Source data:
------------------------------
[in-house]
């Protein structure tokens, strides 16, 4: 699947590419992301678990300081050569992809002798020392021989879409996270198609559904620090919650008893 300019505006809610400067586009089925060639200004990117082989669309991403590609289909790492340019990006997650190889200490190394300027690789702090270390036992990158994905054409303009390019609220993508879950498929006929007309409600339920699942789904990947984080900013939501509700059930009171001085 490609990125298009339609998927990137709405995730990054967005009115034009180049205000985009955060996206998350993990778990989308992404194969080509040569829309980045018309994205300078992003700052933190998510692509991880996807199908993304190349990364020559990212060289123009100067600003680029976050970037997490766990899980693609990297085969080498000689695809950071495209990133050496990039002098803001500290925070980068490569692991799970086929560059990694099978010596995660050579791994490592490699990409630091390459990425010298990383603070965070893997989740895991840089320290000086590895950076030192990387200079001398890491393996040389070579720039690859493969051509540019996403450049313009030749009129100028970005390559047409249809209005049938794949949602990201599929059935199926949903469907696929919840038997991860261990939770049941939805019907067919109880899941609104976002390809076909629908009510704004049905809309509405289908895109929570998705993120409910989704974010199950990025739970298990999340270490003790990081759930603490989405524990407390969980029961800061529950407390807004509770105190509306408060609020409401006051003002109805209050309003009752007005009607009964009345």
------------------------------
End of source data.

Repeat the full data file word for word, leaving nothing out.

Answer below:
[in-house]
């Protein structure tokens, strides 16, 4: 699947590419992301678990300081050569992809002798020392021989879409996270198609559904620090919650008893 300019505006809610400067586009089925060639200004990117082989669309991403590609289909790492340019990006997650190889200490190394300027690789702090270390036992990158994905054409303009390019609220993508879950498929006929007309409600339920699942789904990947984080900013939501509700059930009171001085 490609990125298009339609998927990137709405995730990054967005009115034009180049205000985009955060996206998350993990778990989308992404194969080509040569829309980045018309994205300078992003700052933190998510692509991880996807199908993304190349990364020559990212060289123009100067600003680029976050970037997490766990899980693609990297085969080498000689695809950071495209990133050496990039002098803001500290925070980068490569692991799970086929560059990694099978010596995660050579791994490592490699990409630091390459990425010298990383603070965070893997989740895991840089320290000086590895950076030192990387200079001398890491393996040389070579720039690859493969051509540019996403450049313009030749009129100028970005390559047409249809209005049938794949949602990201599929059935199926949903469907696929919840038997991860261990939770049941939805019907067919109880899941609104976002390809076909629908009510704004049905809309509405289908895109929570998705993120409910989704974010199950990025739970298990999340270490003790990081759930603490989405524990407390969980029961800061529950407390807004509770105190509306408060609020409401006051003002109805209050309003009752007005009607009964009345």